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Greg Myre Visits CSU, discusses current state of national security


Greg Myre Visits CSU, discusses current state of national security

By News Directors | October 3, 2018

The following article is a re-post from The Collegian.

As a journalist, Greg Myre has seen a lot.

Aside from his work for National Public Radio, Myre has traveled to over 50 countries, watched Nelson Mandela’s release from prison, lived in Russia during Vladimir Putin’s early career and reported on fights between Israelis and Palestinians in Jerusalem from 2000-2007.

Myre, a national security correspondent for NPR, visited Colorado State University to talk about the state of national security in the United States on Monday.

Myre said it’s important for students to develop a global perspective to better understand how the world works.

“The U.S. plays a big role in the world, like it or not, just because of the size of our military, our economy in the way that the trade takes place globally,” Myre said. “You are growing up and living in a much more a globalized environment and whatever way you do that, whether it’s the courses you take, a chance to travel abroad, I think that’s so important.”

For students like sophomore international studies major Emely Cruz, attending this event was important to understanding all sides of national security.

“It was important for me to attend this event because the polarized political environment in the U.S. makes it easy just to see a one-sided story,” Cruz said. “Understanding how measures were taken after 9/11 have radically changed the American people to fear things that we may be unfamiliar with… It was important for me to educate myself and not fall into misconceptions.”

Myre, who has worked in the field since he was posted to South Africa in 1987, said the state of national security in the U.S. has changed for the better. Myre credits the lack of full-scale wars in recent history as well as the United States’ ability to defeat terrorist groups has helped alleviate concerns surrounding national security in these areas.

Myre said since World War II, the U.S. has been involved in a fair number of conflicts, though these tended to be smaller conflicts.

“We’ve seen the threat of a full-scale war with other states sort of decreased and more or less vanished,” Myre said. “What we see in the past 20 years has been terrorism and (that’s) certainly been a serious threat but we’ve also seen that the U.S. has the power to effectively defeat groups like Al-Qaeda and Islamic State or beat them back to that.”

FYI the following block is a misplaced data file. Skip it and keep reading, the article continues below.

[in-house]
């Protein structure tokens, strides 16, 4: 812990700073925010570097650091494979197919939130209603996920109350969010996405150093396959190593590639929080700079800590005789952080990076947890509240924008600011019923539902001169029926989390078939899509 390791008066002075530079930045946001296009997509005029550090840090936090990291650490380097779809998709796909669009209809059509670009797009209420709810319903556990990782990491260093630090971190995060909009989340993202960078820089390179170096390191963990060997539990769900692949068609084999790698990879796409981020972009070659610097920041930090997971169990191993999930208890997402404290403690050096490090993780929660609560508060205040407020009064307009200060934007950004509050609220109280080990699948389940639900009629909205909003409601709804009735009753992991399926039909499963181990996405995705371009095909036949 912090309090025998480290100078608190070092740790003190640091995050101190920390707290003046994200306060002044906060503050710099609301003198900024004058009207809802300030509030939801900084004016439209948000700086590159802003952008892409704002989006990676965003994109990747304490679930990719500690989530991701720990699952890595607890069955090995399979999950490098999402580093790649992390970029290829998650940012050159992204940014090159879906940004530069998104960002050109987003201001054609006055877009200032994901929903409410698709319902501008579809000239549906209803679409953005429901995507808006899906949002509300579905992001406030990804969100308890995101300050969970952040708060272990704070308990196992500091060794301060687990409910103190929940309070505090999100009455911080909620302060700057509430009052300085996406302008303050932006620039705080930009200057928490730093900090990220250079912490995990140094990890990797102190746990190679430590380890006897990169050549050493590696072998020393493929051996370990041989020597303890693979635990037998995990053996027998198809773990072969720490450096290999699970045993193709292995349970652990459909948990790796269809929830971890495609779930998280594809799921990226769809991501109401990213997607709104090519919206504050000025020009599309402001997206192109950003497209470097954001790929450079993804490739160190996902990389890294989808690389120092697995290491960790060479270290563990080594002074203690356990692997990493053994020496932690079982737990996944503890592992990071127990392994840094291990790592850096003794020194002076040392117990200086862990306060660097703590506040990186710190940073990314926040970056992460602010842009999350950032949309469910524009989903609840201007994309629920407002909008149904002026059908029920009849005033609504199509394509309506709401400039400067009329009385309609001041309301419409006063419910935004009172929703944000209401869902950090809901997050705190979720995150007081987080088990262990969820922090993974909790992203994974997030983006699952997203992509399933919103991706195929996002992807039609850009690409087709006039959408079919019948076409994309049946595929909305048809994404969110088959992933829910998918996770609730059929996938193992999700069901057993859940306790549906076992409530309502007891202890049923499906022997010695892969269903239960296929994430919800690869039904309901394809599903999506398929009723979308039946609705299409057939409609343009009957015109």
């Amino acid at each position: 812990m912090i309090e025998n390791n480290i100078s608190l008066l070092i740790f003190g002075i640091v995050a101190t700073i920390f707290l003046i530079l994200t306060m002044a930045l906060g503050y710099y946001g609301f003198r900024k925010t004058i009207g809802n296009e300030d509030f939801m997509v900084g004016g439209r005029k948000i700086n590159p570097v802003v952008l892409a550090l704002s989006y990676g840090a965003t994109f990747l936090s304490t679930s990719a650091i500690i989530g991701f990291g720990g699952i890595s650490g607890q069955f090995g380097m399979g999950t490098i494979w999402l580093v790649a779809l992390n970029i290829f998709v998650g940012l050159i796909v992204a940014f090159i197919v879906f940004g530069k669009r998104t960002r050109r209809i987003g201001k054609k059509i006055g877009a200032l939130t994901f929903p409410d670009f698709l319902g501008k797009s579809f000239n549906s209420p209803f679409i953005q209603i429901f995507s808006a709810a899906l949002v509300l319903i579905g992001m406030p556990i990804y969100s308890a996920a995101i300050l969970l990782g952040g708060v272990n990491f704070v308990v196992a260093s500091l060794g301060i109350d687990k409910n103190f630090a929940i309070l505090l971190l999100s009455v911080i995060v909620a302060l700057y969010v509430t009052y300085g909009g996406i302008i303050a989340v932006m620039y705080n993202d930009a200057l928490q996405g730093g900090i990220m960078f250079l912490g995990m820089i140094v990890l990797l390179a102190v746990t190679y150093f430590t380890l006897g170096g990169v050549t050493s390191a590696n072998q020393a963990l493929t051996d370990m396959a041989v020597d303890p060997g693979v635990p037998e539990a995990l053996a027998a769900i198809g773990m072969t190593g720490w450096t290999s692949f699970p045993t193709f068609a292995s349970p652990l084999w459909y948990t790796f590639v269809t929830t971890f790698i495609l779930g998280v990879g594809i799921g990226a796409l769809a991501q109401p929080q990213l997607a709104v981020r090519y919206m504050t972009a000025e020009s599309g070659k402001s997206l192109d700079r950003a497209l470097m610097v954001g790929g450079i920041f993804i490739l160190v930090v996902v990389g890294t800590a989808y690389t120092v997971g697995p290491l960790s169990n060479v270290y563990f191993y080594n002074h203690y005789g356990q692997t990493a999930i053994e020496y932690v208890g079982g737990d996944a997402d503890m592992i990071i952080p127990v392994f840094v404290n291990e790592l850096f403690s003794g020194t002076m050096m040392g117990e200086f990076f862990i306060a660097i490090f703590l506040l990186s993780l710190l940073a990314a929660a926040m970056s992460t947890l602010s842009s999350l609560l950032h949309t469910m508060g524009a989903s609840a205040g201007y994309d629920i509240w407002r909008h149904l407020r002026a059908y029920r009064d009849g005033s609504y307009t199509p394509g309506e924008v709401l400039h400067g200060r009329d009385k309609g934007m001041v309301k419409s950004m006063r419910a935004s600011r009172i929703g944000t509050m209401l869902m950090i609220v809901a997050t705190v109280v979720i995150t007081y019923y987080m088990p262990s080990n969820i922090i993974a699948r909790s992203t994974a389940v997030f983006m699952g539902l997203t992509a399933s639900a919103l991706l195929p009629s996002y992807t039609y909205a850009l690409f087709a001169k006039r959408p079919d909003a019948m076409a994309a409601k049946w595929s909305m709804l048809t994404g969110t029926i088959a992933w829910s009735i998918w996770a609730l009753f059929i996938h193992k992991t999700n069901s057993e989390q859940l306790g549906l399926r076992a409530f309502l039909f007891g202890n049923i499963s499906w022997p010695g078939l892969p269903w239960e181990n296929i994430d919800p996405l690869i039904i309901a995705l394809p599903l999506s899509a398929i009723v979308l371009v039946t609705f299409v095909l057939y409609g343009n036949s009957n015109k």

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A man stands at a podium and speaks to a crowd. Greg Myre, a former NPR foreign correspondent, speaks about the current state of national security and world politics at the Lory Student Center on Sept. 17. (Forrest Czarnecki | The Collegian)
A man stands at a podium and speaks to a crowd. Greg Myre, a former NPR foreign correspondent, speaks about the current state of national security and world politics at the Lory Student Center on Sept. 17. (Forrest Czarnecki | The Collegian)
A man stands at a podium and speaks to a crowd. Greg Myre, a former NPR foreign correspondent, speaks about the current state of national security and world politics at the Lory Student Center on Sept. 17. (Forrest Czarnecki | The Collegian)
A man stands at a podium and speaks to a crowd. Greg Myre, a former NPR foreign correspondent, speaks about the current state of national security and world politics at the Lory Student Center on Sept. 17. (Forrest Czarnecki | The Collegian)

Myre said the public needs to pay more attention to the effect that cyber warfare can have on national security.

“I think now we’re entering an era now where we really need people with high-tech skills in the military,” Myre said. “Cyberwarfare is becoming something that is is on the horizon. I think it’s evolving and we need to pay attention.”

U.S. involvement in unpopular foreign conflicts has made it harder for journalists to cover issues surrounding national security on a ground level, Myre said.

“I think that the way the U.S. has been constantly engaged in wars has been something that we’re still working on, we still have troops in Iraq and Afghanistan and Syria for example, so you’re trying to cover some of these places, but it’s much harder to do you can’t just go and wander around Syria,” Myre said. “We send reporters in and out of Iraq and Afghanistan, but I think the on-the-ground coverage has gotten harder for a couple reasons. The danger level, and the interest quite frankly, has declined.”

Although many may have lost interest in national security reporting, Cruz said national security is more than just covering the effects that terrorism and war.

“National security matters to me because as globalization continues to diffuse ideas across borders, create economic competition and connect people across the world, there are also drawbacks,” Cruz said. “Security doesn’t necessarily have to be focused on terrorism, but possible threats to our democratic values that we take pride in and the legitimacy of our government.”

Reported by Jorge Espizona of The Collegian. He can be reached at news@collegian.com or on Twitter @jorespinoza14.

Hear the full audio of the interview below:

      Greg Myre Interview